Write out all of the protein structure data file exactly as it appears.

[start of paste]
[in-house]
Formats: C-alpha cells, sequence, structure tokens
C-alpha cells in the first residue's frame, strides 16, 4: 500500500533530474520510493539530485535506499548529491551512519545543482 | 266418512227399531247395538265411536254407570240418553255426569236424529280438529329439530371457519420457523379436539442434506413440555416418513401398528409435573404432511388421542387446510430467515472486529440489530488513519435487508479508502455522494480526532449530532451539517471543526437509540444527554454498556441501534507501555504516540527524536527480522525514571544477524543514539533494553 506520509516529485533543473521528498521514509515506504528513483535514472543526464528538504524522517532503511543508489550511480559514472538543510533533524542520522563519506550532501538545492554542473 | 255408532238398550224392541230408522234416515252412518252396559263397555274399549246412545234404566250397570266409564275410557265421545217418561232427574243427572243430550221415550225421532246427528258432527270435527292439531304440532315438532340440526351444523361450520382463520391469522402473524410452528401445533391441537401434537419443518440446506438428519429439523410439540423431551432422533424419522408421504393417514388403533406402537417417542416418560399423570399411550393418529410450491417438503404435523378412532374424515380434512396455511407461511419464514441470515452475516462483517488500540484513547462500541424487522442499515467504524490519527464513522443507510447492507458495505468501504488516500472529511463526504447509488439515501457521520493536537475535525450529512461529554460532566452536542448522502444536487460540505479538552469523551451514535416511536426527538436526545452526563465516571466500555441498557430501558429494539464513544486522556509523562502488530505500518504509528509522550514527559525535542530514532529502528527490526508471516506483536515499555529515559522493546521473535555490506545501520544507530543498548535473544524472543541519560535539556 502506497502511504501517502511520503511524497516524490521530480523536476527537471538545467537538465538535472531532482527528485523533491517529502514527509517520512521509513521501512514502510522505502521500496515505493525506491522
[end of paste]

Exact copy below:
[in-house]
Formats: C-alpha cells, sequence, structure tokens
C-alpha cells in the first residue's frame, strides 16, 4: 500500500533530474520510493539530485535506499548529491551512519545543482 | 266418512227399531247395538265411536254407570240418553255426569236424529280438529329439530371457519420457523379436539442434506413440555416418513401398528409435573404432511388421542387446510430467515472486529440489530488513519435487508479508502455522494480526532449530532451539517471543526437509540444527554454498556441501534507501555504516540527524536527480522525514571544477524543514539533494553 506520509516529485533543473521528498521514509515506504528513483535514472543526464528538504524522517532503511543508489550511480559514472538543510533533524542520522563519506550532501538545492554542473 | 255408532238398550224392541230408522234416515252412518252396559263397555274399549246412545234404566250397570266409564275410557265421545217418561232427574243427572243430550221415550225421532246427528258432527270435527292439531304440532315438532340440526351444523361450520382463520391469522402473524410452528401445533391441537401434537419443518440446506438428519429439523410439540423431551432422533424419522408421504393417514388403533406402537417417542416418560399423570399411550393418529410450491417438503404435523378412532374424515380434512396455511407461511419464514441470515452475516462483517488500540484513547462500541424487522442499515467504524490519527464513522443507510447492507458495505468501504488516500472529511463526504447509488439515501457521520493536537475535525450529512461529554460532566452536542448522502444536487460540505479538552469523551451514535416511536426527538436526545452526563465516571466500555441498557430501558429494539464513544486522556509523562502488530505500518504509528509522550514527559525535542530514532529502528527490526508471516506483536515499555529515559522493546521473535555490506545501520544507530543498548535473544524472543541519560535539556 502506497502511504501517502511520503511524497516524490521530480523536476527537471538545467537538465538535472531532482527528485523533491517529502514527509517520512521509513521501512514502510522505502521500496515505493525506491522